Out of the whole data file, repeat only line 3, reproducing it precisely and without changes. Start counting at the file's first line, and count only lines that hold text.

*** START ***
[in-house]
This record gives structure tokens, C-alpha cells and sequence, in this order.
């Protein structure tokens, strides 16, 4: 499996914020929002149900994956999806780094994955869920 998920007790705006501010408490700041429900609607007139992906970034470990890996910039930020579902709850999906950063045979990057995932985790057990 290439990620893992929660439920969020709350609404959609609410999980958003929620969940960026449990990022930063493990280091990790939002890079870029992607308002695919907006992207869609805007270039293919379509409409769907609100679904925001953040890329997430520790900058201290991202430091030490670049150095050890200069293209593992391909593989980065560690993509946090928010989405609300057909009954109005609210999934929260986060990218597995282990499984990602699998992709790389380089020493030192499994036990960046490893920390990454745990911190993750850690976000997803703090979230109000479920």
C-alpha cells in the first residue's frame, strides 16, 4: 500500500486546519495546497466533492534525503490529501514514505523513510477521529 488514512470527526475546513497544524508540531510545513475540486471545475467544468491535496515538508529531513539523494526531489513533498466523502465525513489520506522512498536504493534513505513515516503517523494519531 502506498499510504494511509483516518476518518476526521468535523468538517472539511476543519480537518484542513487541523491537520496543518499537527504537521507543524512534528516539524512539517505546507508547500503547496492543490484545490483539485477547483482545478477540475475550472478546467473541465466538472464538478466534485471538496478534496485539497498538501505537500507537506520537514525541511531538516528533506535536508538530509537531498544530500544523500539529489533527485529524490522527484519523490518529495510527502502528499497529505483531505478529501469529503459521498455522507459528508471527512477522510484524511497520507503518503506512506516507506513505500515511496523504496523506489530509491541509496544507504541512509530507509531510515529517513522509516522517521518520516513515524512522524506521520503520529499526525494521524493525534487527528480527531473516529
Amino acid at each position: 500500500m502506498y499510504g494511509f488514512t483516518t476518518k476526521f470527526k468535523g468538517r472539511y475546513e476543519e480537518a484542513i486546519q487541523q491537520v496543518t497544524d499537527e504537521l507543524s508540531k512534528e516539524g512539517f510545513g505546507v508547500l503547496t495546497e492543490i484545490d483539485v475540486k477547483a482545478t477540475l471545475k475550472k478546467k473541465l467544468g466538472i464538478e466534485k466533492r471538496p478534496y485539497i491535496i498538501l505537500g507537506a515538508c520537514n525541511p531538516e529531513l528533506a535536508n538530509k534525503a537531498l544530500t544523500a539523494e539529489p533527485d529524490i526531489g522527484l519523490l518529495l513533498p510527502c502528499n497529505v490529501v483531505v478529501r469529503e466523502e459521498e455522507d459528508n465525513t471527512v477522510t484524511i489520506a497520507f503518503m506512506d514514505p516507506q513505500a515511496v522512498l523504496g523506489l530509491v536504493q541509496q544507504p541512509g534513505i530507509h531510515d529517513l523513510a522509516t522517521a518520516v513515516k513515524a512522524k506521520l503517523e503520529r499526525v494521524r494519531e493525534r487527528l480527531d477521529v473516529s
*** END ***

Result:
């Protein structure tokens, strides 16, 4: 499996914020929002149900994956999806780094994955869920 998920007790705006501010408490700041429900609607007139992906970034470990890996910039930020579902709850999906950063045979990057995932985790057990 290439990620893992929660439920969020709350609404959609609410999980958003929620969940960026449990990022930063493990280091990790939002890079870029992607308002695919907006992207869609805007270039293919379509409409769907609100679904925001953040890329997430520790900058201290991202430091030490670049150095050890200069293209593992391909593989980065560690993509946090928010989405609300057909009954109005609210999934929260986060990218597995282990499984990602699998992709790389380089020493030192499994036990960046490893920390990454745990911190993750850690976000997803703090979230109000479920």